There are about 3.3 million unmarried couples currently living together in the UK. That is about 1 family in 5, and this is also the fastest growing family type. There are many reasons for choosing not to get married, but many unmarried couples do not realise that they are leaving themselves in a precarious financial position.
This is because many of these couples mistakenly believe that if a couple lives together for long enough, or after they have had children together, that they will each automatically have the same legal rights and responsibilities as a married couple if they later split up or one of them dies without leaving a will.
Whilst unmarried parents do have legal and financial obligations towards any child they have together, the same does not apply between the parents themselves. For example, if one parent, often the mother, has given up or reduced work to raise their child, that parent is not entitled to any financial support from their partner to make up for this sacrifice. This means that the child’s primary carer could be left with no financial security, without a home and with no access to a pension or savings.
Therefore, the steps, which a cohabiting couple can take to guard themselves against these problems (other than getting married) include:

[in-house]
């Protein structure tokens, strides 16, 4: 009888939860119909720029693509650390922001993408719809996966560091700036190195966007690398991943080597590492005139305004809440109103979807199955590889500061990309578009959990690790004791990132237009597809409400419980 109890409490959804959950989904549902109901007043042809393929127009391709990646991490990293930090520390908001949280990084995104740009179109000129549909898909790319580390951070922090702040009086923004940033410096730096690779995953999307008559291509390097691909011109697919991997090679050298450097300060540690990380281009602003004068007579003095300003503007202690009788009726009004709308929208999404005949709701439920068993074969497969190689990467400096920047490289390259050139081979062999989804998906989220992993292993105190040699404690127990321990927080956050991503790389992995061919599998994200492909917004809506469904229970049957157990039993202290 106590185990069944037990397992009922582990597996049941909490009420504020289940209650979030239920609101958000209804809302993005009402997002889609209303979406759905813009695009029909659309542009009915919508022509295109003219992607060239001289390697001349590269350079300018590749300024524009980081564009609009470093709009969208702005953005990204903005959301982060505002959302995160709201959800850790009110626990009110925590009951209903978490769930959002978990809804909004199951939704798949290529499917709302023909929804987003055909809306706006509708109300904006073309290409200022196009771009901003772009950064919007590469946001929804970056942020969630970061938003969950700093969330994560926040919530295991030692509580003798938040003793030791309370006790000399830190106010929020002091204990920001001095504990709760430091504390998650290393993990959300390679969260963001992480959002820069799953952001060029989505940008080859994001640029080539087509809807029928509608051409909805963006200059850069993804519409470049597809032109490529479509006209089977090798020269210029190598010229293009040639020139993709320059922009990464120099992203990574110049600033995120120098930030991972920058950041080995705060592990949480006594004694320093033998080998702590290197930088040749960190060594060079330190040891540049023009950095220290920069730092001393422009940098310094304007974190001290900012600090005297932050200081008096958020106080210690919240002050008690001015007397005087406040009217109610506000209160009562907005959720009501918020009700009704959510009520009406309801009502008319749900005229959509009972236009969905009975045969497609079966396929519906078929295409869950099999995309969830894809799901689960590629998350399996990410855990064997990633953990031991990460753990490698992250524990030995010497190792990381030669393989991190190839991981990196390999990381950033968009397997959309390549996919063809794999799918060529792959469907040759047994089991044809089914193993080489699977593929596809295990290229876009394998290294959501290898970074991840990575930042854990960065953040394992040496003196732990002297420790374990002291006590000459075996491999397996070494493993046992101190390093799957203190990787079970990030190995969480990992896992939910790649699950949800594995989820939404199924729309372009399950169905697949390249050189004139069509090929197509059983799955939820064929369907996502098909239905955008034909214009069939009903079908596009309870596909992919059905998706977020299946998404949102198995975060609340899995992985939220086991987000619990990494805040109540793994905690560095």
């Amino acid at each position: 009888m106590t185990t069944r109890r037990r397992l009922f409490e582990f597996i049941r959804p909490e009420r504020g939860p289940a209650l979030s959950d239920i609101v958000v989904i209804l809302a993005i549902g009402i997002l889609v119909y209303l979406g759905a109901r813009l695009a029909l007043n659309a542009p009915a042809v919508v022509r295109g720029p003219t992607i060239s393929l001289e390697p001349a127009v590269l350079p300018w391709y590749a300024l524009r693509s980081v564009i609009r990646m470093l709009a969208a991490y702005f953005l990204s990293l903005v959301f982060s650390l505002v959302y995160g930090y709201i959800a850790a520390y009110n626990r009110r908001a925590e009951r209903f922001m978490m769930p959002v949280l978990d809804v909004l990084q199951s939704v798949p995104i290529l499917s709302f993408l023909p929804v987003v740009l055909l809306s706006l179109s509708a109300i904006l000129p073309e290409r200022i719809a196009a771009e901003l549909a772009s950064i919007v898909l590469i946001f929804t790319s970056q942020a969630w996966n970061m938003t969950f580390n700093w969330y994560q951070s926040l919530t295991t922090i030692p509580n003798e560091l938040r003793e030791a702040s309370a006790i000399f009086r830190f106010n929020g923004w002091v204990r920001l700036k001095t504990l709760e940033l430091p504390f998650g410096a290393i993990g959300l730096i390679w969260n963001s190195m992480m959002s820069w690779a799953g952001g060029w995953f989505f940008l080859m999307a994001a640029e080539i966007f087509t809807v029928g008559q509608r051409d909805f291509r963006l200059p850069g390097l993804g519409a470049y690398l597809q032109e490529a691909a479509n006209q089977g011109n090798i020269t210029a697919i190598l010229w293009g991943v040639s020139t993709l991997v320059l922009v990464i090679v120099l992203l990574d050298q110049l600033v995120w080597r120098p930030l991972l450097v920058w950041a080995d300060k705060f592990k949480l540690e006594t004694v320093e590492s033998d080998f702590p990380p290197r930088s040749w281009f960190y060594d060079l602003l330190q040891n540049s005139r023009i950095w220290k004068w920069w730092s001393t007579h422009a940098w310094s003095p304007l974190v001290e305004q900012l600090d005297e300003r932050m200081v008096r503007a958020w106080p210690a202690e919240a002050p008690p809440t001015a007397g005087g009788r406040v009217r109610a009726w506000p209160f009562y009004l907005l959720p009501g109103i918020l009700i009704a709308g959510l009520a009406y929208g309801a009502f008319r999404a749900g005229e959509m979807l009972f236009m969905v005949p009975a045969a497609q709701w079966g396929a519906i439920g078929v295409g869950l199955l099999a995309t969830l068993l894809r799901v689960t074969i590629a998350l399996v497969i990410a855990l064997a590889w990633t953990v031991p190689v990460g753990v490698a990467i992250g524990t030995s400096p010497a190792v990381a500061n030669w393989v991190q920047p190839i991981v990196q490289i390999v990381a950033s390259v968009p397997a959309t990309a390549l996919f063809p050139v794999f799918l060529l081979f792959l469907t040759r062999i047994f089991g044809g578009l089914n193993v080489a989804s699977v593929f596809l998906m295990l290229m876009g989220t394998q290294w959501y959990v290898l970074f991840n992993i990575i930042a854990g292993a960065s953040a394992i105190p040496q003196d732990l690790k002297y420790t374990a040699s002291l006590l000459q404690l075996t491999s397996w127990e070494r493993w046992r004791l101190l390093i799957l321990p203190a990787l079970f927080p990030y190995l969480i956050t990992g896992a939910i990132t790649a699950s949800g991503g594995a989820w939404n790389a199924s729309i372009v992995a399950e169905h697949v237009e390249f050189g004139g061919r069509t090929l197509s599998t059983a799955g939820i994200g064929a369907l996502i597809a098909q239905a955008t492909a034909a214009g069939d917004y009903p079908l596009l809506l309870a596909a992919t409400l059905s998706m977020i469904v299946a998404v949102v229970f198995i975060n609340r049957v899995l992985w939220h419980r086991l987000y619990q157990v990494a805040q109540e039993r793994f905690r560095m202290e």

- Make a Cohabitation Agreement – This can record the couple’s intentions concerning property and other financial support for their children if they separate.
- Make a Declaration of Trust – This records how the equity in a property, such as the family home, should be shared between a couple even if their financial contributions to the purchase or mortgage payments are not equal.
- Make a will – This can record how financial support will be provided to the survivor on a death their partner.
For further information please contact Harold G Walker Solicitors on 01202 881454 or email email@example.com
Law Spot is brought to you by Harold G Walker Solicitors, your Friend-in-Law. The answers in this feature are for guidance purposes only and do not constitute legal advice.